Red Sox: When bad contracts leave others may arrive
By Rick McNair
The Boston Red Sox may have to exchange one problem for another in reducing payroll. Trades may mean taking another team’s problems – a baseball quid pro quo.
Bad decisions are a fact of life and regrettably many of those decisions are repeated. The Red Sox have possibly cornered the market on pitching bad decisions with questionable contracts. The necessity to get an ace after losing Jon Lester brought David Price to Boston for seven years and $217M. A tumultuous stay so far with confrontations with the media, fans, and less than spectacular results.
Price is not the only adventure management had in the world of questionable contracts. Nathan Eovaldi and Chris Sale were signed to lengthy and expensive contracts despite arm issues that would frighten away many others. It doesn’t stop there. Even trades seem to turn sour with results that melt like a snow cone on a summer day.
Tyler Thornburg and Carson Smith were supposed to stabilize a bullpen that had rough edges. Both appeared to be just what was needed, but, alas, they both fell asunder to injury. Even moves that appeared judicious such as plucking Andrew Cashner – the ace of a dismal Orioles staff – collapsed. Bad luck? Bad scouting?
The imminent departure of Price and his hefty paycheck is symptomatic of what Boston management faces attempting to extricate themselves from his ponderous handout. As recently noted on BSI Price has suitors but the suitors want a wee bit more to absorb the remaining three years and $96M owed. Just what will finally transpire will certainly be known by spring training time.
"Two things are infinite: the universe and human stupidity; and I’m not sure about the universe! – Unknown"
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The other part of the Price scenario – and you can apply it to Sale and Eovaldi – is an exchange. Simply stated it boils down to I’ll take your mistake if you take our mistake. This is why the Padres may be welcoming Price with open arms – if they can dump the contract of Wil Myers ($68M) onto the Boston payroll sheet. We save a few bucks for a “hitter” capable of easily leading the American League in whiffs.
Gone are the proverbial good old days when exchanges became exchanges of the disenchanted who had worn out the welcome mat. Rogers Hornsby for Frankie Frisch – a problem for problem and star for a star. Now it is a dollar matchup.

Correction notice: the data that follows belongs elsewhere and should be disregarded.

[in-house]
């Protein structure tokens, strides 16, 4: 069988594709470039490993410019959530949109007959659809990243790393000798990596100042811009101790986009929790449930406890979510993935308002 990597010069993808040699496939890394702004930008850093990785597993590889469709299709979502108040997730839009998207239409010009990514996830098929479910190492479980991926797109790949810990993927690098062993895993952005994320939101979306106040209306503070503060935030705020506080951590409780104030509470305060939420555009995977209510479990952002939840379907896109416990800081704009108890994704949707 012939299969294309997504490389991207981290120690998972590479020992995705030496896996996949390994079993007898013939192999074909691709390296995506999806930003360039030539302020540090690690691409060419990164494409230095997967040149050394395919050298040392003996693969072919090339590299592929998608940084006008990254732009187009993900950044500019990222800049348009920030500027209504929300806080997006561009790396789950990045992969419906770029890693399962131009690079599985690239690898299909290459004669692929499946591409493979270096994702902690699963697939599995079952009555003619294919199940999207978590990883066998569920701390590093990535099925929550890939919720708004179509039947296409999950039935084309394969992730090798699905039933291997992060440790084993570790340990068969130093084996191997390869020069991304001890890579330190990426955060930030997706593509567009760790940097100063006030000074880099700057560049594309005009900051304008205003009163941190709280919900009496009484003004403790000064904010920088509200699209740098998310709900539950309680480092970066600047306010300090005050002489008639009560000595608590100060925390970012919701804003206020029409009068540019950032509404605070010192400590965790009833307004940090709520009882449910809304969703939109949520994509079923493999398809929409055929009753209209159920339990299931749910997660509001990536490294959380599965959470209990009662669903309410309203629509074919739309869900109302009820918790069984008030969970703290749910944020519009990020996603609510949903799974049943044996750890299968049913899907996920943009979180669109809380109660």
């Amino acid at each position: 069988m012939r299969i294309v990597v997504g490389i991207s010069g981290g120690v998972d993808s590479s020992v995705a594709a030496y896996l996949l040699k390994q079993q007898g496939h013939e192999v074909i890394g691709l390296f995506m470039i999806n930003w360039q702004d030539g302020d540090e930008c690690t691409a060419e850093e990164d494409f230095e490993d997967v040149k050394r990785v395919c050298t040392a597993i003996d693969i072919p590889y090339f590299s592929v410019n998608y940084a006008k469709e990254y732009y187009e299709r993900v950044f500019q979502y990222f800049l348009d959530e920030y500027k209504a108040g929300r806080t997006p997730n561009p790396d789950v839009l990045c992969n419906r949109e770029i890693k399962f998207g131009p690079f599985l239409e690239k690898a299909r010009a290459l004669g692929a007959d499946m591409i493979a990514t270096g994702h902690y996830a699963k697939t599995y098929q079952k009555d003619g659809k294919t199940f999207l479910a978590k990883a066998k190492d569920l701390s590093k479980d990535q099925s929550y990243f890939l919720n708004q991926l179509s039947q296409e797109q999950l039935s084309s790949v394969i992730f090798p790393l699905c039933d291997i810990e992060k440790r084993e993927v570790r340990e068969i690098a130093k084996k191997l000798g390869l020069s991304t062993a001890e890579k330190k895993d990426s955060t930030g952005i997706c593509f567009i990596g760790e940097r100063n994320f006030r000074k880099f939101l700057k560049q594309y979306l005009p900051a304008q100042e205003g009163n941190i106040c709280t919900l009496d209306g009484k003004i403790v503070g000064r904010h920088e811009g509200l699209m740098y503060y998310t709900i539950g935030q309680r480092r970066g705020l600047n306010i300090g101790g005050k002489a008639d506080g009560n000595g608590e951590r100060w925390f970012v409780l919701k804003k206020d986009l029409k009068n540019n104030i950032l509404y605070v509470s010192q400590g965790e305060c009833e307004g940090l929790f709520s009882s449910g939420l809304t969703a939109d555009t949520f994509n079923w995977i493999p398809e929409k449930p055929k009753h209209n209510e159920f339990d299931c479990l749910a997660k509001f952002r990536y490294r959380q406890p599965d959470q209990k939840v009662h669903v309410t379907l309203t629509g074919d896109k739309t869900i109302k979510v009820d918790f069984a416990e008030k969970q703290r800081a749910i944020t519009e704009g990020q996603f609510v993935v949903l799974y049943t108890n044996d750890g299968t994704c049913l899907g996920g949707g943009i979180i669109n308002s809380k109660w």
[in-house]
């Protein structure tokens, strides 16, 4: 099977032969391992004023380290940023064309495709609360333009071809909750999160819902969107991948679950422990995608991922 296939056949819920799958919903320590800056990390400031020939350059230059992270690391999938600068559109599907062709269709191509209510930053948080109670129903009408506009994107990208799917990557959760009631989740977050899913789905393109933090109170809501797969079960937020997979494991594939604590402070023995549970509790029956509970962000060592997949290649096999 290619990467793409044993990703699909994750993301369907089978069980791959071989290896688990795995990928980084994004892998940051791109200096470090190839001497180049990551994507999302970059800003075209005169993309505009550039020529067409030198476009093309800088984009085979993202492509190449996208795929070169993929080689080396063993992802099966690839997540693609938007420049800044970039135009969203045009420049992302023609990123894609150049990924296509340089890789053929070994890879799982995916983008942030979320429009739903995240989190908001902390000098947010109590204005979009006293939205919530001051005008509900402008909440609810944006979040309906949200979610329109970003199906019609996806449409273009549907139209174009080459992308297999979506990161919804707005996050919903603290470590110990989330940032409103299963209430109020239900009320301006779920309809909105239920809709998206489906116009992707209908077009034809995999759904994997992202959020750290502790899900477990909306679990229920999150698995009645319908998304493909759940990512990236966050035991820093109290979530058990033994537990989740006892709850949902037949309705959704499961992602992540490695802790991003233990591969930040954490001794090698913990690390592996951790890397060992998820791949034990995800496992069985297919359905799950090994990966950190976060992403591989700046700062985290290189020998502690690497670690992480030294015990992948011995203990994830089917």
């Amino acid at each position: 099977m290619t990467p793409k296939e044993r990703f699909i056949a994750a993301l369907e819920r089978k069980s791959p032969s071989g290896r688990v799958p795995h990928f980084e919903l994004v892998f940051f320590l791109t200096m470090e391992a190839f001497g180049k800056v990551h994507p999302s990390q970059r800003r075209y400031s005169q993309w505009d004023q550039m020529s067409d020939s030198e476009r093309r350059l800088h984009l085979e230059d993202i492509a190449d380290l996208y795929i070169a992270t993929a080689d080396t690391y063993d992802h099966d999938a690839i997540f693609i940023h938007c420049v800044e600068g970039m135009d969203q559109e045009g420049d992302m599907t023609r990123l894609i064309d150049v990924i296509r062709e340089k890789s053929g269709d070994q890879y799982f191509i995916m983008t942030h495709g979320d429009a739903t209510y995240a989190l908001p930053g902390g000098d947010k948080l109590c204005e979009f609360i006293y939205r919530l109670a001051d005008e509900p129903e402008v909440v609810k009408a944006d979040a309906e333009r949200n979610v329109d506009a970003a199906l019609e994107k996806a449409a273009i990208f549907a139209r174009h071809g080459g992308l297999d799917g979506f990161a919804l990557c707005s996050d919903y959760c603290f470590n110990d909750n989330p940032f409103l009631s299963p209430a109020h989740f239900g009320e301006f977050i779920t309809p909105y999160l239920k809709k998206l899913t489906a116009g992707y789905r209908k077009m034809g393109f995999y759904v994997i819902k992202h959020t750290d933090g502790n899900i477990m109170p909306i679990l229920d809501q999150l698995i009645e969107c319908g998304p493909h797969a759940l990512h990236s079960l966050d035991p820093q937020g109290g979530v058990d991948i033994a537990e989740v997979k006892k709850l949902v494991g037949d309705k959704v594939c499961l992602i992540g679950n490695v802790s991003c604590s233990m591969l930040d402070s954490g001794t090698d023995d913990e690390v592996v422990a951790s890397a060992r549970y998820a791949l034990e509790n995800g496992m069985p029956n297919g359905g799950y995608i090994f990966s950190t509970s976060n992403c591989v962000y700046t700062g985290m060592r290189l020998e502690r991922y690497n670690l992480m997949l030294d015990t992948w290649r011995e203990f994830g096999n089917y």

With Price and others mentioned the best possible course is to simply pay up or as baseball terms it “cash considerations.” The Red Sox have a mastery of dead money capabilities with Pablo Sandoval, Allen Craig, and Rusney Castillo. Boston may just have to funnel snippets of payments elsewhere to nullify past mistakes.
"“Insanity is doing the same thing over and over and expecting different results.” – Albert Einstein"
The issue with partial payment is the luxury tax. Price may go elsewhere but the Red Sox part of the ransom remains on their books as long as the contract exists. That, however, is somewhat mitigated by not carrying the full load and allowing a bit more wiggle room regarding the now ominous luxury tax. Just send the money and have the mistakes of others stay tethered at their home base.
The fact is the Red Sox are quite capable of repeating past mistakes – the old Einstein definition of insanity – and that may just happen again and again. A baseball Groundhog Day? The Red Sox do have a potential cure to that ailment in chief of baseball operations Chaim Bloom.
Bloom’s history is one of minimizing errors in judgment as much as possible. Those nasty errors in scouting, evaluation, development, free agency, and trades. With Tampa mistakes reverberated since the finances were rather lean compared to Boston. Dead money in Tampa was a curse that even an exorcism by the Pope would ease. Humans do have a way of disappointing and that is certainly apropos to baseball.
Are the Red Sox serious about payroll? I will hand out the benefit of the doubt card and agree that they are, but what is the long game? Will they pare payroll in anticipation of signing Mookie Betts? Is this just a reboot before returning to the old extravagant ways? Somehow I have difficulty with the management practicing baseball ten-step program for fiscal sanity. Back to Einstein on that one.